videoAb-Soul ft Zacari 'Do Better' by Omar Jones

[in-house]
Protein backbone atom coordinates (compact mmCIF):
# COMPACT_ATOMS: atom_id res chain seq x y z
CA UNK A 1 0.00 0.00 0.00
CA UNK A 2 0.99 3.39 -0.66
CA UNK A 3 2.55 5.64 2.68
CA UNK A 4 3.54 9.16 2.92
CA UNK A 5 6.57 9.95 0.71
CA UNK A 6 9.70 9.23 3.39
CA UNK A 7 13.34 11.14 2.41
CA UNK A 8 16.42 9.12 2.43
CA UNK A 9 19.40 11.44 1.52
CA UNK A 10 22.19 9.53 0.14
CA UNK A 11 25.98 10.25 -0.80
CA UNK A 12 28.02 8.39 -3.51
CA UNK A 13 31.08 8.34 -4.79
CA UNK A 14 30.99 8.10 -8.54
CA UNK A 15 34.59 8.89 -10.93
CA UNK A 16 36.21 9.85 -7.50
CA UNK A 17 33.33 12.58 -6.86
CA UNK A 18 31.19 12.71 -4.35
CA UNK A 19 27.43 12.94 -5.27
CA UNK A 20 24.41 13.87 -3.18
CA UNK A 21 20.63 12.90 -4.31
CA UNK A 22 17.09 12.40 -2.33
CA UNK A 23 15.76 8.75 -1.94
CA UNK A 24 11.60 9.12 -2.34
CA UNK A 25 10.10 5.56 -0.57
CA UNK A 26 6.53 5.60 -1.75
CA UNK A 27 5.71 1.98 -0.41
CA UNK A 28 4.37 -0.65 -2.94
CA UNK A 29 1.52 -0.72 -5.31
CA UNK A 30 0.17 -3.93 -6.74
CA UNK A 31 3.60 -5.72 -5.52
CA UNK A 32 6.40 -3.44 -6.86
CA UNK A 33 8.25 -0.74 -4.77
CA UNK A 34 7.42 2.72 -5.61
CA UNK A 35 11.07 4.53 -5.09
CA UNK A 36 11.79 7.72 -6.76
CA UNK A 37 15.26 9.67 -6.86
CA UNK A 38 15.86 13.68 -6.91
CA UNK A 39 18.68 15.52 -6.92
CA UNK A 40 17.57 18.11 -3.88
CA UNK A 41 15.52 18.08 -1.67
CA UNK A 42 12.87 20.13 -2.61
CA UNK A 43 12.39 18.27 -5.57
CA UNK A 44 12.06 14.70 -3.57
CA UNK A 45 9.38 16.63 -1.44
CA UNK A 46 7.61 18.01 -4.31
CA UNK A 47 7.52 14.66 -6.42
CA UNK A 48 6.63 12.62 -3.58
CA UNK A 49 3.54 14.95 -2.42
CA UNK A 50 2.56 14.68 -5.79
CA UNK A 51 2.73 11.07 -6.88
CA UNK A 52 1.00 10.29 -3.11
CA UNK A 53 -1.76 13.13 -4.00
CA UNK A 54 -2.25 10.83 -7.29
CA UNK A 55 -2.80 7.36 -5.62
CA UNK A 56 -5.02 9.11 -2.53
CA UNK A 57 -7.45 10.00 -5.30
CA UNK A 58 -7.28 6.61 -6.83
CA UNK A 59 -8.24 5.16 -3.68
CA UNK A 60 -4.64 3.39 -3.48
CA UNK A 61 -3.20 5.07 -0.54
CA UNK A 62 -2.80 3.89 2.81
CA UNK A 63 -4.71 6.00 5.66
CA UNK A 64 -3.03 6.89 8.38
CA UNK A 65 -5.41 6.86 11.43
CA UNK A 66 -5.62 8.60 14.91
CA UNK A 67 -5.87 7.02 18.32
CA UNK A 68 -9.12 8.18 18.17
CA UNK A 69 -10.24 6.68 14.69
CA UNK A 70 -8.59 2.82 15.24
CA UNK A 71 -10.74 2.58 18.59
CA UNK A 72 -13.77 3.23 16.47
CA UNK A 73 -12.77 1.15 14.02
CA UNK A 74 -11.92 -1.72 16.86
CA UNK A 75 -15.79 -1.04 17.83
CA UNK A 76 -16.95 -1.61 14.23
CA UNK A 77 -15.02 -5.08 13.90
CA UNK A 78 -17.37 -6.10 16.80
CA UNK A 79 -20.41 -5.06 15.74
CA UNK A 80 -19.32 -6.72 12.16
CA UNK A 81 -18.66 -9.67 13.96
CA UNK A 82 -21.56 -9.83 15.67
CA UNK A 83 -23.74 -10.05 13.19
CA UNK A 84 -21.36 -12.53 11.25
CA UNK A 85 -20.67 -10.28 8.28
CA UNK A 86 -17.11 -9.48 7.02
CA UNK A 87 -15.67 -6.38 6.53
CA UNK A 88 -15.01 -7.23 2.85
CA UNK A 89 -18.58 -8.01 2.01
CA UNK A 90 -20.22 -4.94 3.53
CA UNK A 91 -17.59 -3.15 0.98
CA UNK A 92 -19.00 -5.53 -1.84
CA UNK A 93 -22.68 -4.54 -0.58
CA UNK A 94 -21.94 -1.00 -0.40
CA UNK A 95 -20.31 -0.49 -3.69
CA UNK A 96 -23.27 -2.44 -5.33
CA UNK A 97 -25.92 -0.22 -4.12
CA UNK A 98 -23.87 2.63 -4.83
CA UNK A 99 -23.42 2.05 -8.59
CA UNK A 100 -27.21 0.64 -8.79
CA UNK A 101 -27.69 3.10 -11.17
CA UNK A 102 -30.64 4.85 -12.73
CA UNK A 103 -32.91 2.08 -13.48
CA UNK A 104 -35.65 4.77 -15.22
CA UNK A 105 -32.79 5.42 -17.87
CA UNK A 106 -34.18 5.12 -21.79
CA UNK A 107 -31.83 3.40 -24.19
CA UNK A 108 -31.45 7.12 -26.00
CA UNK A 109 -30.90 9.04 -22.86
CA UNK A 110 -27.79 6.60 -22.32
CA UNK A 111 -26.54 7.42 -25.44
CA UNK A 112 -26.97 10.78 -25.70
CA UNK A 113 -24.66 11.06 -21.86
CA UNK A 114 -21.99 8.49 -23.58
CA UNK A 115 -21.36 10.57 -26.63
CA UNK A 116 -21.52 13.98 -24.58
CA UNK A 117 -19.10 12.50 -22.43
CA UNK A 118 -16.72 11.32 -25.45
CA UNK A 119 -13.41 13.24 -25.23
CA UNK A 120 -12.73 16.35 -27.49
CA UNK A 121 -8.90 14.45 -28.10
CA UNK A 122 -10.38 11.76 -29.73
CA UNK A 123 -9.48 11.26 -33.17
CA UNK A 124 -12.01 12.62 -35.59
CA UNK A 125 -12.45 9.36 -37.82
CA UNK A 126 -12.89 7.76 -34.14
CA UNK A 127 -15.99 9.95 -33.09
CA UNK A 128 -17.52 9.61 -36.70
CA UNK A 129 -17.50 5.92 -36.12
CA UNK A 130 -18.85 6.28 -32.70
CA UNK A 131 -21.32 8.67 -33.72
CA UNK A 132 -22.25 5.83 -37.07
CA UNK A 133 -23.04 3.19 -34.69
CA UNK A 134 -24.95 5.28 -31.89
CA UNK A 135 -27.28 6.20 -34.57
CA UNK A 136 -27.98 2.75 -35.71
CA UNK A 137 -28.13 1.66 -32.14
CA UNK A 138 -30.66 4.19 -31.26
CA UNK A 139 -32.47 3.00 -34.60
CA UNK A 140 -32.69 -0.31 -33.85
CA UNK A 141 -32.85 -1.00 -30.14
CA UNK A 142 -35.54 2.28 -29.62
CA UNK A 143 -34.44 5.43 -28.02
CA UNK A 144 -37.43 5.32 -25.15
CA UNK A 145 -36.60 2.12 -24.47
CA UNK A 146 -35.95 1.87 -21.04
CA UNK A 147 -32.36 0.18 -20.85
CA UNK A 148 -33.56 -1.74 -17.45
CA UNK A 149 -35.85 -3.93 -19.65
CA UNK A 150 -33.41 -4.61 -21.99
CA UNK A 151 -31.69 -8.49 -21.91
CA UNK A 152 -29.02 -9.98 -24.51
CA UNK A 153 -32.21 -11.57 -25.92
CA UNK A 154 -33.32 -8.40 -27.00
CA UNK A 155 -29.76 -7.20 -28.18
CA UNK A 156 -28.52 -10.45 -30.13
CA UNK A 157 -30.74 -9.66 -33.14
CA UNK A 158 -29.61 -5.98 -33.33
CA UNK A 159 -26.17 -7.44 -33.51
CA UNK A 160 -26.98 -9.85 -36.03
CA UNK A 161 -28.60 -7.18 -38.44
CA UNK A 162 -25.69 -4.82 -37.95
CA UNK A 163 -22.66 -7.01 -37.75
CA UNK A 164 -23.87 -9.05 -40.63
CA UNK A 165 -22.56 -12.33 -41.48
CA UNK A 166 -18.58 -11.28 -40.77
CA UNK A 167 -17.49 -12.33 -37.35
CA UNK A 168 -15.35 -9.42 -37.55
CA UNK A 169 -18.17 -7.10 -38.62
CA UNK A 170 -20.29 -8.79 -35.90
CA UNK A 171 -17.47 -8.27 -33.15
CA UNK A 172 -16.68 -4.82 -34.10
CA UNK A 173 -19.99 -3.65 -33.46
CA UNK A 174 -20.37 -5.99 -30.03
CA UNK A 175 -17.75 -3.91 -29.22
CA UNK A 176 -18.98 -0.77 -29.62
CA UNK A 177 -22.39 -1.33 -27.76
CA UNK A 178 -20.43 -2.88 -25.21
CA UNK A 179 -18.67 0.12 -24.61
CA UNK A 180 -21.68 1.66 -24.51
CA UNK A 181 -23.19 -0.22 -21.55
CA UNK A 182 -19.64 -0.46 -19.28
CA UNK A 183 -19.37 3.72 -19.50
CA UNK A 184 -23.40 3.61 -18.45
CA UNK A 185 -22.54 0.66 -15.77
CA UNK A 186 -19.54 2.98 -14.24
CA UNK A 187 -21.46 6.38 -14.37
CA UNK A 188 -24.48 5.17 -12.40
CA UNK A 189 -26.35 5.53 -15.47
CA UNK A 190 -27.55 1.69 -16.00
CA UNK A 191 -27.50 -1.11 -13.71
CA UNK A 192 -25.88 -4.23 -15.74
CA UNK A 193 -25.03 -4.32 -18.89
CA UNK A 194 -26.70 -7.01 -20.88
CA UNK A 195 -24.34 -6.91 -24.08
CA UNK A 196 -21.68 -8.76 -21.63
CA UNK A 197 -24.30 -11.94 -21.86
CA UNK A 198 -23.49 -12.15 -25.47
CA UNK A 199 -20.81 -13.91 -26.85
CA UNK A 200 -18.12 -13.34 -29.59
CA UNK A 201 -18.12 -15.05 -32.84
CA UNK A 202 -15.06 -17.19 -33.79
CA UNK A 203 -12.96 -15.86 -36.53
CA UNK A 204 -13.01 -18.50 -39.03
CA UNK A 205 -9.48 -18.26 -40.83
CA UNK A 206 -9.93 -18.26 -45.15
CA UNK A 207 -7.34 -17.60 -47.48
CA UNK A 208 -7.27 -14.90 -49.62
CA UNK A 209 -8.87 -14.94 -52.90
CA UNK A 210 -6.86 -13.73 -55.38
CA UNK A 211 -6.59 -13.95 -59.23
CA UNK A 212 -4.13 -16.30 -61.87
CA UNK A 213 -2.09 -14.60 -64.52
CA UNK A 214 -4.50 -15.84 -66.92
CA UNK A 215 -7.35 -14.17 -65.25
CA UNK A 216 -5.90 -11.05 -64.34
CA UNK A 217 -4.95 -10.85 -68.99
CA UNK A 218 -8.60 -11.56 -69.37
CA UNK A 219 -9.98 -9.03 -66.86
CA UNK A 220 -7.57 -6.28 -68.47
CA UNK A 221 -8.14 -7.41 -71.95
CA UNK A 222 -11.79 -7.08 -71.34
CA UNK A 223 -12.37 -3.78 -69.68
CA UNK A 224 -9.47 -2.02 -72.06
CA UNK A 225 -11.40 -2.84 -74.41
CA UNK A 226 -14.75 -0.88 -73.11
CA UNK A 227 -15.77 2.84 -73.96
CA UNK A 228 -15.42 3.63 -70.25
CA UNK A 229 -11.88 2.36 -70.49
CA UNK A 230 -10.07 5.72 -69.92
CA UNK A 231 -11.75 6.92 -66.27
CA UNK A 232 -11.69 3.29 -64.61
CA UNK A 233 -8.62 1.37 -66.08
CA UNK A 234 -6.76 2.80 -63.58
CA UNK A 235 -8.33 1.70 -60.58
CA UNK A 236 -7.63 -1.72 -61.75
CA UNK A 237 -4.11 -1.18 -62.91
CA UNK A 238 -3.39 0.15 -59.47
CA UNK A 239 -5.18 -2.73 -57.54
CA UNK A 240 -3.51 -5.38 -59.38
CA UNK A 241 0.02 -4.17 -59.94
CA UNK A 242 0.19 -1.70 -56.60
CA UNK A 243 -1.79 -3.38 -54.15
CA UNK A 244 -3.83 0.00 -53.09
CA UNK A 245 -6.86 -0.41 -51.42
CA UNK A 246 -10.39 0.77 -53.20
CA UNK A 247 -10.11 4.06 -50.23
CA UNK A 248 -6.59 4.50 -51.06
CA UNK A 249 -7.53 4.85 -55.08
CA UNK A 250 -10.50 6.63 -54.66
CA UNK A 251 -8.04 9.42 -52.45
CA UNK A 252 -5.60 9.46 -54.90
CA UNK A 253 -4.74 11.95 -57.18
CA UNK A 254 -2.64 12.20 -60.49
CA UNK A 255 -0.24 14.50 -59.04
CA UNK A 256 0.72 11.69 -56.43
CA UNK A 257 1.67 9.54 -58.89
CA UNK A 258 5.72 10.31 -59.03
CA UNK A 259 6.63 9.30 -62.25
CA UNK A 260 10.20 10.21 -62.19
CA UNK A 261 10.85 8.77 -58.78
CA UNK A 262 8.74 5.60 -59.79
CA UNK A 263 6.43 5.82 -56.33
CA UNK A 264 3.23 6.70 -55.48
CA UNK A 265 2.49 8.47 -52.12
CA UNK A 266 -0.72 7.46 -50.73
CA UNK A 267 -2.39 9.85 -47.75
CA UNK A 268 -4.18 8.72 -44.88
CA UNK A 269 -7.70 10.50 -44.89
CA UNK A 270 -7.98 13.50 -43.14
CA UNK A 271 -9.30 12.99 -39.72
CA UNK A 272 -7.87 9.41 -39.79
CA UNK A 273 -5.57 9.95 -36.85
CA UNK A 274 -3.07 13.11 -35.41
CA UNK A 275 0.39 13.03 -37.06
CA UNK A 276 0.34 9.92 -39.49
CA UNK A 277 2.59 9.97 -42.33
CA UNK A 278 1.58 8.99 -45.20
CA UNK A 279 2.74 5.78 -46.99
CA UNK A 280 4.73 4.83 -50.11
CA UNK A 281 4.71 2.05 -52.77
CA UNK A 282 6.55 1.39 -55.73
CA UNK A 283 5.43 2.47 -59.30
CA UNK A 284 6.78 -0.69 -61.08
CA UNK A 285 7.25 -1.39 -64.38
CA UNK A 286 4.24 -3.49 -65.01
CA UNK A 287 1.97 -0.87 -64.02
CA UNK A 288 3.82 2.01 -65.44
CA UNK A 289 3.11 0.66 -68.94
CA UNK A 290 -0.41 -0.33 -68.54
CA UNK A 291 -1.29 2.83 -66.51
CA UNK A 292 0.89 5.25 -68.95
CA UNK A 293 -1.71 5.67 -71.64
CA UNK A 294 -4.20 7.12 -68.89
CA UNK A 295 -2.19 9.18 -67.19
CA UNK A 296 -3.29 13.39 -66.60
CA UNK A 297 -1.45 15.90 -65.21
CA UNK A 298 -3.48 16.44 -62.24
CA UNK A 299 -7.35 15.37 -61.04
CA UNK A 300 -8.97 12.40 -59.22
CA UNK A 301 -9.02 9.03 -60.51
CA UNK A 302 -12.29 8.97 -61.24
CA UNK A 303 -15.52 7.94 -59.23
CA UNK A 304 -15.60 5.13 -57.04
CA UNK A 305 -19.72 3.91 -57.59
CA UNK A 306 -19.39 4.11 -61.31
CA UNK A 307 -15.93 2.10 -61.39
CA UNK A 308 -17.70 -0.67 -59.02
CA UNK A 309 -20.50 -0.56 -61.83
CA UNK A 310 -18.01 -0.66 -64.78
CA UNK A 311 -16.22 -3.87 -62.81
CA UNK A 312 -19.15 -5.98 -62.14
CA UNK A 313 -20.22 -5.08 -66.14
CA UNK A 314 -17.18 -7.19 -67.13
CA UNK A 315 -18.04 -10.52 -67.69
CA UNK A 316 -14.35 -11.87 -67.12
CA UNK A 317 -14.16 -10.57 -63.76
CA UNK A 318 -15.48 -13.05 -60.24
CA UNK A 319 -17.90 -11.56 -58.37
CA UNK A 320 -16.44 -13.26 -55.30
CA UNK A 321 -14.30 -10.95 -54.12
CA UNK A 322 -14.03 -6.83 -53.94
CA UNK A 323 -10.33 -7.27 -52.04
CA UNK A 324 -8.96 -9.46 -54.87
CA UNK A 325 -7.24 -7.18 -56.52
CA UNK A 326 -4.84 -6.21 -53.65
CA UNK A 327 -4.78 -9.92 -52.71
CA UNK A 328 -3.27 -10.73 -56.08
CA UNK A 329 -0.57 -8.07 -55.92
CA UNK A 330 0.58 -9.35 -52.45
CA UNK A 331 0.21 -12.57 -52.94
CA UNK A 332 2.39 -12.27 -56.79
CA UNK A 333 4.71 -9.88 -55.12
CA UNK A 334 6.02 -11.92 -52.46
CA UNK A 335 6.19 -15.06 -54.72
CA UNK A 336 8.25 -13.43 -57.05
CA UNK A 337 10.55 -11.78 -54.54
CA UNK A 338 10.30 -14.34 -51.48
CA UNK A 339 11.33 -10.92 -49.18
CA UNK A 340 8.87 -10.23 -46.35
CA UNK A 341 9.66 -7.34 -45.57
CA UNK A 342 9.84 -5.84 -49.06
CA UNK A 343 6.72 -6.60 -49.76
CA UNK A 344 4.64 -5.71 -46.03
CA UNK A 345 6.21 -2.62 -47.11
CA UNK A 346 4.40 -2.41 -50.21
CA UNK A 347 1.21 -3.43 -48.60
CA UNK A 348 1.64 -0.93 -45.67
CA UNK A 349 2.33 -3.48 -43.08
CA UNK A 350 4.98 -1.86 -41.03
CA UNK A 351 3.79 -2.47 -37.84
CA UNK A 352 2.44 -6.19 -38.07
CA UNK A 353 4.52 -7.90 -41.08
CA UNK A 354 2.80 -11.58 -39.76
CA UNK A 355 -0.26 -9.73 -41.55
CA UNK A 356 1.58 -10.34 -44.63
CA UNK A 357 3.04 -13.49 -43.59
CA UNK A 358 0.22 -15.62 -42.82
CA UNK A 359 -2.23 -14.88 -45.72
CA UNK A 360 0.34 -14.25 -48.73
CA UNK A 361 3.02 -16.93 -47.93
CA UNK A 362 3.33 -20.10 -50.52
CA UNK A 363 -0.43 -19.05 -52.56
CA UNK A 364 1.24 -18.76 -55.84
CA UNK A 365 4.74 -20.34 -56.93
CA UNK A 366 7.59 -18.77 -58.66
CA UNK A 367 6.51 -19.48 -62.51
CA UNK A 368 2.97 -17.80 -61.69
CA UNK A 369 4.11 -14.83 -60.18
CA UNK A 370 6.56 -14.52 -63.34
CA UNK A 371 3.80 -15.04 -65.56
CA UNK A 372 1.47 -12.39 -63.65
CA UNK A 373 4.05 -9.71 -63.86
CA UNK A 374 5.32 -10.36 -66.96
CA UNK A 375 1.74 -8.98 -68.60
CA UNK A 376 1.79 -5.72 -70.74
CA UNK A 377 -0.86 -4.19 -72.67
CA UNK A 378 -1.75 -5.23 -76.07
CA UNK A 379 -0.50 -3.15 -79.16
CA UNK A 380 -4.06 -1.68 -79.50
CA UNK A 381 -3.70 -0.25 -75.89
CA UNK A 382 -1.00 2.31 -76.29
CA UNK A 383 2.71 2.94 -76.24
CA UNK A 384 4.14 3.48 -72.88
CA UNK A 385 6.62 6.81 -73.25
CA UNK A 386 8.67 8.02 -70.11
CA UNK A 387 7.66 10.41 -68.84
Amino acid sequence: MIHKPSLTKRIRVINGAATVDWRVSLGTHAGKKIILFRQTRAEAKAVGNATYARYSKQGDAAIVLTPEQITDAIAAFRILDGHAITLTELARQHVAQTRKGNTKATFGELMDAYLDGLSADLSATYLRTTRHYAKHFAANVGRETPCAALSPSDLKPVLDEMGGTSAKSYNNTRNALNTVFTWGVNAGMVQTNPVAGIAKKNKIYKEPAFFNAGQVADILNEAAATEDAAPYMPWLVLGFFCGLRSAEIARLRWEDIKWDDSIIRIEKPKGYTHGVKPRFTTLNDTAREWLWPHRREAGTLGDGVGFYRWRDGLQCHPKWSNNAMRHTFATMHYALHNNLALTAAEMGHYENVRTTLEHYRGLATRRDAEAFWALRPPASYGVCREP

Omar Jones, director of impressive videos for the likes of Pusha T, Isaiah Rashad ft Lil Uzi Vert and Doechii - and recently signed to Riff Raff Films in London - has confronted the subject of mental health head-on in his stunning video for LA hip-hop artist Ab-Soul.The rapper took a six year break from music as a result of mental health issues that led him to attempt suicide. In the video for Do Better, Jones and Ab-Soul actually recreate this suicide attempt, where he fell from a building resulting in serious injury and sight loss.It is a tough subject that Jones handles with both sensitivity and flair, with the brilliant use of visual effects within the almost fragile black and white aesthetic. Most importantly, the dignity and humanity of Ab-Soul shines through. You really do get a sense of him coming to terms with his life, disability and all, and in spire of everything, being in a better place.OMAR JONES"Moosa Tiffith from TDE initially came to me wanting the video for Do Better to be based on a real tragic event in Soul’s life. The fact that part of his story was being revealed in this video meant it had to be portrayed correctly and lensed using an autobiographical approach. Moosa’s close friendship with Soul was instrumental in making sure there was an open line of communication between me and Soul. This was a delicate story to entrust to a stranger at the time, and his involvement made Soul comfortable."I felt a deep sense of responsibility, not only to Soul, but to all who struggle with their mental health, and deal with thoughts of suicide. In the end, the song’s message is a positive one, encouraging people to face themselves and focus on their self-improvement. Soul faces loss, regret, depression but emerges stronger on the other side.The hardest part was to ask Soul to revisit the darkest moments of his past. I felt the weight of every shot..."The video shows what one sees on their way down, the moments that lead up to it, Soul’s constant conflict with the burden of the past and alternate realities surrounding the decision to jump. What does one see in those final moments? How does the world appear from such a heavy perspective? It’s hard to even begin to imagine, but my approach uses a non-chronological edit and flow to evoke the brain frantically reaching for any memory it can (while it can), while the concept of time completely shifts."Shooting it was tough. Because the video is based on true events, the hardest part for me was to ask Soul to revisit the darkest moments of his past. I felt the weight of every shot and tried to share some of that emotional load as the director. During the ledge scene, I had Soul thirteen stories up, looking down at the drop. He was secured with wires, yet it still felt like the longest shot of my life. I couldn’t wait to yell 'cut'. Throughout the shoot, he was extremely collaborative and willing to explore every option. I am humbled and grateful for Soul's trust. In his words: 'I’ve cried enough about it, so I’m choosing to laugh now.' "